"I carried my life, like a stone,/in a ragged pocket, but I/had a true weaving song, a sly/way with rhythm, a healing tone."
This gorgeous quatrain, ending Jay Wright's poem, "The Healing Improvisation of Hair," featured on the 2008 National Poetry Month Poster, is emblematic of Wright's writing life, and might well be an apt goal for all poets.
A Bollingen Prize winner, McArthur fellow and author of over a dozen volumes of poems, plays and essays, including the highly acclaimed, The Double Invention of Komo, a succession of poems following the Komo initiation rites of the African Bambara people, Wright blends disparate elements into a body of work that is sometimes difficult to penetrate. But, by applying effort, the reader is rewarded with a unique vision borne on a language that is virtuosic on all levels: typographic, sonic, sensory and ideational.
The spirituality and universality of Wright's work were, no doubt, born from an early exposure to Mexican, Spanish, and Navajo cultures, growing up African-American in his home state of New Mexico. He held this open stance toward the world as he moved through diverse careers in professional baseball, the U.S. Army, and academics, first majoring in chemistry, then winning a theological fellowship, before finally completing a masters degree in comparative literature from Rutgers in 1967.
Listen to the Latin dance rhythms and cobbled musical textures in "Areito," which is, among other things, a celebration of celebration, bringing together Aztec (mitote), Carribean (Areito), and Spanish ceremony and mythos. ("Corre," "corrido," and "navideno" in line 8 refer to "running," "family history" and "festival," respectively.)
This is my mitote,
This is my bareitote,
Corre, corrido, navideño.
Friday the thirteenth
and snow in the birch.
Love’s days all begin
with that kind of coldness.
We had come down
to the fog and the bite of the sea,
another of love’s soft nibbles
on the skin.
The axe had chipped in the trees.
High up, the squabble of birds
through the evergreens
became the painful sound of palms.
And the woman sang:
I’ve got love all around me
My own treasure’s found me
is a boy in bloom.
So you guess that I wrestled
the shadows of my cabin at night.
My wife, in her corner,
tumbled over the milk in her sleep.
We had arrived
with more than a small purchase,
a small reparation,
Was it only the axe wronged in the trees?
My skin is the repository
of the sun’s needles.
Why had I chosen the cold?
And the woman sang:
Flesh of my flesh, I nurse your dreams
I nurse your screams
Mystic rose of the heart,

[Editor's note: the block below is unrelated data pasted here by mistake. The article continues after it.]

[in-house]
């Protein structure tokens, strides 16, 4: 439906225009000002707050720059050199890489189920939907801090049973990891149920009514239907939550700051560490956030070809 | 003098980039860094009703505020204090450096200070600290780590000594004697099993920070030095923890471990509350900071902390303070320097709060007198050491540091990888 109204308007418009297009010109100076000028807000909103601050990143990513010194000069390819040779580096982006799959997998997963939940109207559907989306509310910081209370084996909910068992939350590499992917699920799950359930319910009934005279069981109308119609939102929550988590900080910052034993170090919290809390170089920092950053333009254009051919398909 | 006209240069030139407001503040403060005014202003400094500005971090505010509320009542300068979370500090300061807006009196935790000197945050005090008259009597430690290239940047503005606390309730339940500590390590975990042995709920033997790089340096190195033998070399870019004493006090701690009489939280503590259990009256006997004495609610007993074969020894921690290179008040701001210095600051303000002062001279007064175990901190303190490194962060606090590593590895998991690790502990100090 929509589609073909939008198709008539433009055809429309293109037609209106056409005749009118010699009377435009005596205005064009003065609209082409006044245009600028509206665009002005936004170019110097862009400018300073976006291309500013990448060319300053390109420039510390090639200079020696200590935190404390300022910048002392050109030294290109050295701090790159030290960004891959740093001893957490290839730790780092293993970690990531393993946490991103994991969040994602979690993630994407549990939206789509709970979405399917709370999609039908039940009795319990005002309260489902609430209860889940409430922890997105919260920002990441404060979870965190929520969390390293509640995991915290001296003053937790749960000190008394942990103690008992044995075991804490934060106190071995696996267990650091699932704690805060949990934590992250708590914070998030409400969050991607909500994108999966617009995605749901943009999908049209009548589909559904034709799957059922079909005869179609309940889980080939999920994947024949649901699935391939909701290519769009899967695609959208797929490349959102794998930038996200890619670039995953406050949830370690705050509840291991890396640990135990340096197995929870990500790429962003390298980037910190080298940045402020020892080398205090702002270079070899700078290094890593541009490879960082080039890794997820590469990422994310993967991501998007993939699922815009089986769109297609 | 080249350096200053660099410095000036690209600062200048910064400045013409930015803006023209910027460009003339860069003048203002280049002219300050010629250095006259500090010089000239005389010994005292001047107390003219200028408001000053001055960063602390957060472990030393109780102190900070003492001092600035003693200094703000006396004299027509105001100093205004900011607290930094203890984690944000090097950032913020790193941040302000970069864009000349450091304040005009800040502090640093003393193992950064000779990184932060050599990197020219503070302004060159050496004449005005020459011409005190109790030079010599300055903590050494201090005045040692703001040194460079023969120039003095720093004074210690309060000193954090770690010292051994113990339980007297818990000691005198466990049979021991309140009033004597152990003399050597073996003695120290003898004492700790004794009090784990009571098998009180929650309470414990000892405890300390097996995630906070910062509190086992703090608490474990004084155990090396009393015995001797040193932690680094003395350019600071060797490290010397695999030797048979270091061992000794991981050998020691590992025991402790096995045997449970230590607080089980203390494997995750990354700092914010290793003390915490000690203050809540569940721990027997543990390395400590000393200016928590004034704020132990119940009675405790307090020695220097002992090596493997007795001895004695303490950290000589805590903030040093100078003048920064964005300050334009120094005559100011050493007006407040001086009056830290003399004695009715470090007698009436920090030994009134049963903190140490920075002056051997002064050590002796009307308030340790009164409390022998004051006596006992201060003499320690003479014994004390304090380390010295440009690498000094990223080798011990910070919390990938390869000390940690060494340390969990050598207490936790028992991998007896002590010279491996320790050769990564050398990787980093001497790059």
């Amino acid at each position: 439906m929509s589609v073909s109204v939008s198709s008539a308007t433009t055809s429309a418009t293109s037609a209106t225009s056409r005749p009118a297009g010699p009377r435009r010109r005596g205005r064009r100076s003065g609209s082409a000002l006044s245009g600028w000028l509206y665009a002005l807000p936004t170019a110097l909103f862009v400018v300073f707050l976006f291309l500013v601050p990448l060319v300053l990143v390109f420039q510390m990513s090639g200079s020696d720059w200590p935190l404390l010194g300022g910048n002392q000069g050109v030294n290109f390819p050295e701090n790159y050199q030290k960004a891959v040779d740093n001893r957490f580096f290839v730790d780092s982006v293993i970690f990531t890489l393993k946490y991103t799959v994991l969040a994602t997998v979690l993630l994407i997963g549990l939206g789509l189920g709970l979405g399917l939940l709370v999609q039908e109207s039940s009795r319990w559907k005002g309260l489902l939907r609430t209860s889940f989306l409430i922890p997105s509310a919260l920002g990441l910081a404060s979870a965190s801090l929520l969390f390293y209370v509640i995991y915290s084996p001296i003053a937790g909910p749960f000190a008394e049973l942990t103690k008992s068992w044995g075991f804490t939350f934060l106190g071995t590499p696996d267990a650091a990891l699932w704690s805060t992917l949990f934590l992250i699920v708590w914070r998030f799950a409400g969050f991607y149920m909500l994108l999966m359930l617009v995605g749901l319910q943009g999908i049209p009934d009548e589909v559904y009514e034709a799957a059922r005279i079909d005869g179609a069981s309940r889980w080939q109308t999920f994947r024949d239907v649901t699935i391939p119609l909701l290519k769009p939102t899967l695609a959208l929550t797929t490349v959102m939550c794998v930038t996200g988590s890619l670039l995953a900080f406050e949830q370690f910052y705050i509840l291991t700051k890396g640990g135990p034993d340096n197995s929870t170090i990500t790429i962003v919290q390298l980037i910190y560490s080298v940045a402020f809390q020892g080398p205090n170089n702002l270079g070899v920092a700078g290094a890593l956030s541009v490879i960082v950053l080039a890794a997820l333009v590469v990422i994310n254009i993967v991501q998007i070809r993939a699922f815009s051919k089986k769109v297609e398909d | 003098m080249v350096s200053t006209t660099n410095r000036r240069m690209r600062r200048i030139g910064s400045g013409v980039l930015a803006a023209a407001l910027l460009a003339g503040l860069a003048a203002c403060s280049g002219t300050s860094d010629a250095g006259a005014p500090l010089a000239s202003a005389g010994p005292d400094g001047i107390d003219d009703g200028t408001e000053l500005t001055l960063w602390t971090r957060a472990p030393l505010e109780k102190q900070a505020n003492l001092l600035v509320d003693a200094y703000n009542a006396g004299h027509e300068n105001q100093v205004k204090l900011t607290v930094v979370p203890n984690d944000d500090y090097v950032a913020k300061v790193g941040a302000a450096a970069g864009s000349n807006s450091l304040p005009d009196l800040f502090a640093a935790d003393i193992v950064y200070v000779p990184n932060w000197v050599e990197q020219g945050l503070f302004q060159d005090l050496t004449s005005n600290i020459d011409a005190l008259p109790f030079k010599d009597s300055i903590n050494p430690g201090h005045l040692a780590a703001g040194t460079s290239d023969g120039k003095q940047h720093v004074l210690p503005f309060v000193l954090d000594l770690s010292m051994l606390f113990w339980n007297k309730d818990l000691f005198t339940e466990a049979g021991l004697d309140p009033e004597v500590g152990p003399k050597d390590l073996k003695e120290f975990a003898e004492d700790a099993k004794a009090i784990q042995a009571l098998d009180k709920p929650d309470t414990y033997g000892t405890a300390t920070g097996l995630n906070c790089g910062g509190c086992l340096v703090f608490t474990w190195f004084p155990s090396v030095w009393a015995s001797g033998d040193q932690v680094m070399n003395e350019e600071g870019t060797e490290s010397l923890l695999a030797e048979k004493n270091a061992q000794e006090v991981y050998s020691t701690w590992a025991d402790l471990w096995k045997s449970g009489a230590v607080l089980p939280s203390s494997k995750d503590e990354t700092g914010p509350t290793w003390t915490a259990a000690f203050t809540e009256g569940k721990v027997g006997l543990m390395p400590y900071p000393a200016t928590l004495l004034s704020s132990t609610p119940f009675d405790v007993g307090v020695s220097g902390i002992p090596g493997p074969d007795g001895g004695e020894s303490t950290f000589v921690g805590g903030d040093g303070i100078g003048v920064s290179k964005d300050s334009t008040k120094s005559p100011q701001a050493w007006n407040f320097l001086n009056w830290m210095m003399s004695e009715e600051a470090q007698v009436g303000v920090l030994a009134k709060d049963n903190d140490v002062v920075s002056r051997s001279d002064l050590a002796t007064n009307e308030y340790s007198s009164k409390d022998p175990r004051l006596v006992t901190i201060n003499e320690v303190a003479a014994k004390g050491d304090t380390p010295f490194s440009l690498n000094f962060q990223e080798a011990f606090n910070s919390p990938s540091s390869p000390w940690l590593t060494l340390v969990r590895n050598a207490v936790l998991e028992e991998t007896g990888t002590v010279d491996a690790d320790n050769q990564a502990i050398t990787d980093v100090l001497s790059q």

how could three of us
be imprisoned there?
And how could we come
from the dark wood into the light
yet still hear the moonlit canticles
prey in the water
still pray in another tongue
for sunlight on our nets?
Three of us to nurse the night,
and three of us for saving.
Santos and serpents,
tangled in the streams of our bodies,
dance in the blue of our altar lights.
Dolor, dolori, passa
A strength in a weary land
A shelter in the time of a storm.
I had lived alone with the woman,
sunlight, a son, fish, the fallen apples,
the holy deer that would kneel to our knife,
all the provisions or prayer,
to find myself unmarried,
my woman drunk with God,
nurse of a savior’s screams.
Then out of the woods,
I turned to the woods,
to the toothless nurse of my own dreams.
by the light of the thirteenth moon,
I began to search for my own light.
Wood of the woods
Bird of the woods
Woman you were created by God.
Necromancer of the hummingbird,
I bring you this bird’s body
and the thirteen rings of my love’s chains.
I bring you the secret whispers of my wife’s sleep,
the tangled passions of the forest,
the thorn I would return
to another heart.
Bird of the woods, fly into her heart.
Teach me how to stalk her sleep
and the bible of her loves.
Teach me the darkness of thirteen moons,
how to contend with a God.
Bathe me in love’s coldness.
Woman of the woods.
Dolor, dolori, passa.
I lie down in the sand
to hear my batoco,
Jay Wright--not only a poet, but a poet's poet AND one of my top ten New Mexico poets!
Tuesday, August 21, 2012
My Top Ten New Mexico Poets: Jay Wright
was born in the Midwest, grew up in New Mexico, and has lived in the San Francisco bay area for over a decade. Terry has published in numerous literary journals, including Best New Poets 2012, Crab Orchard Review, Green Mountains Review, Great River Review, New Millennium Writings, and The Comstock Review. His work has garnered six Pushcart Prize nominations. He is the winner of the 2014 Crab Orchard Review Special Issue Feature Award in Poetry. His chapbook, Altar Call, was a winner in the the 2013 San Gabriel Valley Literary Festival, and appears in the Anthology, Diesel. His chapbook, If They Have Ears to Hear, won the 2012 Copperdome Poetry Chapbook Contest, and is available from Southeast Missouri State University Press. His first full-length collection of poems, In This Room (CW Books, 2016), is now available, and his second, Dharma Rain, was released by Saint Julian Press in October of 2016. Terry is a 2008 poetry MFA graduate of New England College, an assistant editor at Trio House Press, and a free-lance poetry consultant. For more information about him and his work see www.terrylucas.com